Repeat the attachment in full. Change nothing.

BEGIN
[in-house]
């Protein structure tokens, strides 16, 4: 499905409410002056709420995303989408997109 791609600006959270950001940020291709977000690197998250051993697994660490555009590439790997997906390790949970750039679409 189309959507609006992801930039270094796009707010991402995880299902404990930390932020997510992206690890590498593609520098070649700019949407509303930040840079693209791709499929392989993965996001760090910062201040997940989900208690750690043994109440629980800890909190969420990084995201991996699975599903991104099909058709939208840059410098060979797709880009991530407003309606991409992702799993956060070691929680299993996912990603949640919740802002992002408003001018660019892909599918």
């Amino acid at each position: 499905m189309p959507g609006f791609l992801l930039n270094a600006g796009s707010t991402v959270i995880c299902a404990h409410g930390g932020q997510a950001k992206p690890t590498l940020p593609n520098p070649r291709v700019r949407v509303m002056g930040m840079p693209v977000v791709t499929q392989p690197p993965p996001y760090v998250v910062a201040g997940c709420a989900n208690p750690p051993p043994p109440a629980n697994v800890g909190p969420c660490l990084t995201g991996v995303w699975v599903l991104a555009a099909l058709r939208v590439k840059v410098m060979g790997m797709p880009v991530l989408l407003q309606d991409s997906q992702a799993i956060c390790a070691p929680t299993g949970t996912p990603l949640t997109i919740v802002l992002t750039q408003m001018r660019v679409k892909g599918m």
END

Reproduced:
[in-house]
């Protein structure tokens, strides 16, 4: 499905409410002056709420995303989408997109 791609600006959270950001940020291709977000690197998250051993697994660490555009590439790997997906390790949970750039679409 189309959507609006992801930039270094796009707010991402995880299902404990930390932020997510992206690890590498593609520098070649700019949407509303930040840079693209791709499929392989993965996001760090910062201040997940989900208690750690043994109440629980800890909190969420990084995201991996699975599903991104099909058709939208840059410098060979797709880009991530407003309606991409992702799993956060070691929680299993996912990603949640919740802002992002408003001018660019892909599918």
């Amino acid at each position: 499905m189309p959507g609006f791609l992801l930039n270094a600006g796009s707010t991402v959270i995880c299902a404990h409410g930390g932020q997510a950001k992206p690890t590498l940020p593609n520098p070649r291709v700019r949407v509303m002056g930040m840079p693209v977000v791709t499929q392989p690197p993965p996001y760090v998250v910062a201040g997940c709420a989900n208690p750690p051993p043994p109440a629980n697994v800890g909190p969420c660490l990084t995201g991996v995303w699975v599903l991104a555009a099909l058709r939208v590439k840059v410098m060979g790997m797709p880009v991530l989408l407003q309606d991409s997906q992702a799993i956060c390790a070691p929680t299993g949970t996912p990603l949640t997109i919740v802002l992002t750039q408003m001018r660019v679409k892909g599918m």